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If I have an integer coefficient polynomial $f(x)$ and know that it has 2 integer roots, $x_1$ and $x_2$, is it true that $$f(x) = (x-x_1)(x-x_2) h(x)$$ where $h(x)$ is another integer coefficient polynomial? What is this result called if it is true? How can I prove that?

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marked as duplicate by Bill Dubuque polynomials Nov 14 at 22:21

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  • $\begingroup$ One approach to proving this (it is true) is by synthetic division as taught in high school/gymnasium. $\endgroup$ – hardmath Oct 20 at 22:13
  • $\begingroup$ $f(x+x_1)$ has constant coefficient equal to $0$. Therefore, you can factor out one $x$ to get $f(x+x_1)=xg(x)$. Here $f(x+x_1)$ and $g(x)$ have the same collection of coefficients, just shifted one degree lower. Therefore $f(x)=(x-x_1)g(x-x_1)$ Next you can do the same with $g(x-x_1)$ and look at $g(x-x_1+x_2)$. $\endgroup$ – conditionalMethod Oct 20 at 22:16
  • $\begingroup$ Could you explain in a bit more detail, @hardmath? $\endgroup$ – Gordon Oct 20 at 22:16
  • $\begingroup$ Sure, but would you indicate what level of math studies you are involved in? $\endgroup$ – hardmath Oct 20 at 22:18
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    $\begingroup$ I have a PhD in physics, but it's been a long time since I was involved in high school math, as it seems. I am just trying to remind myself some things while helping my brother, so if you can provide some references using high school math, that would be great. $\endgroup$ – Gordon Oct 20 at 22:19
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Let's assume that $x_1,x_2$ are distinct integer roots of integer polynomial $f(x)$. In that case we can first divide $f(x)$ by $(x-x_1)$, then divide the resulting quotient by $(x-x_2)$ to get the desired result. So the hard part of the proof is showing that the first quotient is again an integer polynomial:

$$ f(x) = (x-x_1)g(x) $$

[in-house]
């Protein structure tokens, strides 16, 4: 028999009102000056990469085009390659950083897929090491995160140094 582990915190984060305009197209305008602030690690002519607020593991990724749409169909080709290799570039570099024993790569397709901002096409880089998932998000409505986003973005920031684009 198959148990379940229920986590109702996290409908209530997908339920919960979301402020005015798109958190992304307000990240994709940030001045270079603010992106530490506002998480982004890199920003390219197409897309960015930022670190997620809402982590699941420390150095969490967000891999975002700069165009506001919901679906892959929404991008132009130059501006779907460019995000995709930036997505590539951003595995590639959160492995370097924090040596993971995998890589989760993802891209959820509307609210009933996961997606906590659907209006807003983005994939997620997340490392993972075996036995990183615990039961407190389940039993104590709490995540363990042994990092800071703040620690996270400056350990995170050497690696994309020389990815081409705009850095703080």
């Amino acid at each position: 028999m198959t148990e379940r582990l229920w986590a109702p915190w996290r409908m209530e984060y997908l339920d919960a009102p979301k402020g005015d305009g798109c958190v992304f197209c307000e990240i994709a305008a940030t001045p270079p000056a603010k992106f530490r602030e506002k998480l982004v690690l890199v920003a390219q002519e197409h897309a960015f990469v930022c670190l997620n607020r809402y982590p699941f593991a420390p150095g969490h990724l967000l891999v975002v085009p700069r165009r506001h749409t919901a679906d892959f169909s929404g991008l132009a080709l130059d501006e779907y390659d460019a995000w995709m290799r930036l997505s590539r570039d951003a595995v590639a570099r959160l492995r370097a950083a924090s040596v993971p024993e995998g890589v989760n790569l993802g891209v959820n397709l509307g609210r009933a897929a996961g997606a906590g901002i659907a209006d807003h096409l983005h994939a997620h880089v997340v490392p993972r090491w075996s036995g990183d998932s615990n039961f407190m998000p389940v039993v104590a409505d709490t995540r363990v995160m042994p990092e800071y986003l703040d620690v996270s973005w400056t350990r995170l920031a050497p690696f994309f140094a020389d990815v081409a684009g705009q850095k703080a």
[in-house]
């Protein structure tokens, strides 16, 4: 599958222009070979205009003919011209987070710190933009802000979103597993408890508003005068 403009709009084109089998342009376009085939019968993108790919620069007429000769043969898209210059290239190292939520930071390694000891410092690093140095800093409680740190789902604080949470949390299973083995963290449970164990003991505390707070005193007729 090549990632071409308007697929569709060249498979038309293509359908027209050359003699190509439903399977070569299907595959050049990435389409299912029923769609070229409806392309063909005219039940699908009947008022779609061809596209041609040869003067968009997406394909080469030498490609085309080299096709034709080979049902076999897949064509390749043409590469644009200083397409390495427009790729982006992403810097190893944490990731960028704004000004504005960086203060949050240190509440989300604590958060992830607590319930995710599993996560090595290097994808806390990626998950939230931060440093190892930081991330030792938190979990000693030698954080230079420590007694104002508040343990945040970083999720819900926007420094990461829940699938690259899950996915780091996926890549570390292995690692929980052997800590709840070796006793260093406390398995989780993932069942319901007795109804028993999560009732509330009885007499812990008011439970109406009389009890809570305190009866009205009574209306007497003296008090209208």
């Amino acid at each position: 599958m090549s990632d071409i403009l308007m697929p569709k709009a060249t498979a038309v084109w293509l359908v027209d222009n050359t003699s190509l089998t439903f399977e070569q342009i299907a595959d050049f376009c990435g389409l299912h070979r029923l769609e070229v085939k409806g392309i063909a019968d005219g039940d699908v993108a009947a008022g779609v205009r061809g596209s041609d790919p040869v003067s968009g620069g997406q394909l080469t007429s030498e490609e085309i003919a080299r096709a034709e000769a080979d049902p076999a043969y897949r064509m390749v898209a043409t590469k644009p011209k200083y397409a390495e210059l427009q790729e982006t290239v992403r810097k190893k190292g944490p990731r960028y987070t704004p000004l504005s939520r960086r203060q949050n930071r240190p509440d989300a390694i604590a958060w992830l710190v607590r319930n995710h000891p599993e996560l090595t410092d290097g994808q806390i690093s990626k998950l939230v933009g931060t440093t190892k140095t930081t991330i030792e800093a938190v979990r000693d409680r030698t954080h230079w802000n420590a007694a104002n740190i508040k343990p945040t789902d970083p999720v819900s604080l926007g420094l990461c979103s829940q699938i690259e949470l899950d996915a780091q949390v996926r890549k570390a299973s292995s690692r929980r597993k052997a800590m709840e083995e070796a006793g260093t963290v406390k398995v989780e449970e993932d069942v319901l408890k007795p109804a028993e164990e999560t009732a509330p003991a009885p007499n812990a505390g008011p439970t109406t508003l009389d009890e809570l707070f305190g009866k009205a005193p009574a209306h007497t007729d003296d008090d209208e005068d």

Since $x_1\neq x_2$, in order for $f(x_2) = 0$, it must be that $g(x_2) = 0$. This allows us to do the "division" by $(x-x_2)$ just as we will show the first step, and if $g(x) = (x-x_2) h(x)$, then:

$$ f(x) = (x-x_1)(x-x_2)h(x) $$

With that in mind we will go deeper into the details of why $g(x)$ as the first quotient is an integer polynomial.


The topic of synthetic division is generally covered in Algebra II for high school students where the divisor is binomial $x-r$ and the dividend $f(x)$ is an integer polynomial. It can be generalized to some extent, but this is already the case our immediate purpose requires.

The computation is equivalent to carrying out a long division of polynomials, but the special form of the divisor $x-r$ allows for less writing and less arithmetic. Further the equivalence of the synthetic division and the long division allow us to realize that the final remainder $d$ of the computation:

$$ f(x) = (x-r)g(x) + D $$

is exactly $D = f(r)$, the evaluation of polynomial $f(x)$ at $x=r$.

The main idea is to "attack" the leading coefficient of $f(x)$ by subtracting a multiple of $(x-r)$ that eliminates that term, thus reducing the degree of the (partial) dividend. Suppose that $f(x)$ is an integer polynomial of degree $n$:

$$ f(x) = A_0 x^n + A_1 x^{n-1} + \ldots + A_{n-1}x + A_n $$

Then we could subtract $(x-r)\cdot A_0 x^{n-1}$ from $f(x)$ and get a "new" dividend of degree (at least) one less:

$$ f(x) - (x-r)\cdot A_0 x^{n-1} = (A_1 + rA_0) x^{n-1} + A_2 x^{n-2} + \ldots + A_{n-1}x + A_n $$